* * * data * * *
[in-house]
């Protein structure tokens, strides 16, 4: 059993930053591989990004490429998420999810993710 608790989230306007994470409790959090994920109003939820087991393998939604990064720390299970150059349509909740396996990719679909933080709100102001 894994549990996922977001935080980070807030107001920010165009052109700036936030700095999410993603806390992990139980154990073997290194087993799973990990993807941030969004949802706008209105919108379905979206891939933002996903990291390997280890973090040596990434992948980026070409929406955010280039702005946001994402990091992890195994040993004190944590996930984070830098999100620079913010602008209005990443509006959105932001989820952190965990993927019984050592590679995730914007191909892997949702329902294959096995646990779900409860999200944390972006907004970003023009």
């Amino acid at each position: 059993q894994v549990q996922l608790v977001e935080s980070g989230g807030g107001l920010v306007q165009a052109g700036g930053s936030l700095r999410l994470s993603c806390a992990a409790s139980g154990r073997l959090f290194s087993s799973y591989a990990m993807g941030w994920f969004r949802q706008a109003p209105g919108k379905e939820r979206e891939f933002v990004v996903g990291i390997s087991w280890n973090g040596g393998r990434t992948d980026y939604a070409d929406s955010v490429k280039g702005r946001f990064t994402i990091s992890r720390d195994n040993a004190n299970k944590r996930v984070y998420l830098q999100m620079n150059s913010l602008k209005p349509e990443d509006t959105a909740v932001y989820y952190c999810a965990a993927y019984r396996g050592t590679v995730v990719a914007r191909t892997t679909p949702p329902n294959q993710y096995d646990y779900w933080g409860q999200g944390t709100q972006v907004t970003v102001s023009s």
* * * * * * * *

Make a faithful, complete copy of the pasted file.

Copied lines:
[in-house]
């Protein structure tokens, strides 16, 4: 059993930053591989990004490429998420999810993710 608790989230306007994470409790959090994920109003939820087991393998939604990064720390299970150059349509909740396996990719679909933080709100102001 894994549990996922977001935080980070807030107001920010165009052109700036936030700095999410993603806390992990139980154990073997290194087993799973990990993807941030969004949802706008209105919108379905979206891939933002996903990291390997280890973090040596990434992948980026070409929406955010280039702005946001994402990091992890195994040993004190944590996930984070830098999100620079913010602008209005990443509006959105932001989820952190965990993927019984050592590679995730914007191909892997949702329902294959096995646990779900409860999200944390972006907004970003023009």
């Amino acid at each position: 059993q894994v549990q996922l608790v977001e935080s980070g989230g807030g107001l920010v306007q165009a052109g700036g930053s936030l700095r999410l994470s993603c806390a992990a409790s139980g154990r073997l959090f290194s087993s799973y591989a990990m993807g941030w994920f969004r949802q706008a109003p209105g919108k379905e939820r979206e891939f933002v990004v996903g990291i390997s087991w280890n973090g040596g393998r990434t992948d980026y939604a070409d929406s955010v490429k280039g702005r946001f990064t994402i990091s992890r720390d195994n040993a004190n299970k944590r996930v984070y998420l830098q999100m620079n150059s913010l602008k209005p349509e990443d509006t959105a909740v932001y989820y952190c999810a965990a993927y019984r396996g050592t590679v995730v990719a914007r191909t892997t679909p949702p329902n294959q993710y096995d646990y779900w933080g409860q999200g944390t709100q972006v907004t970003v102001s023009s």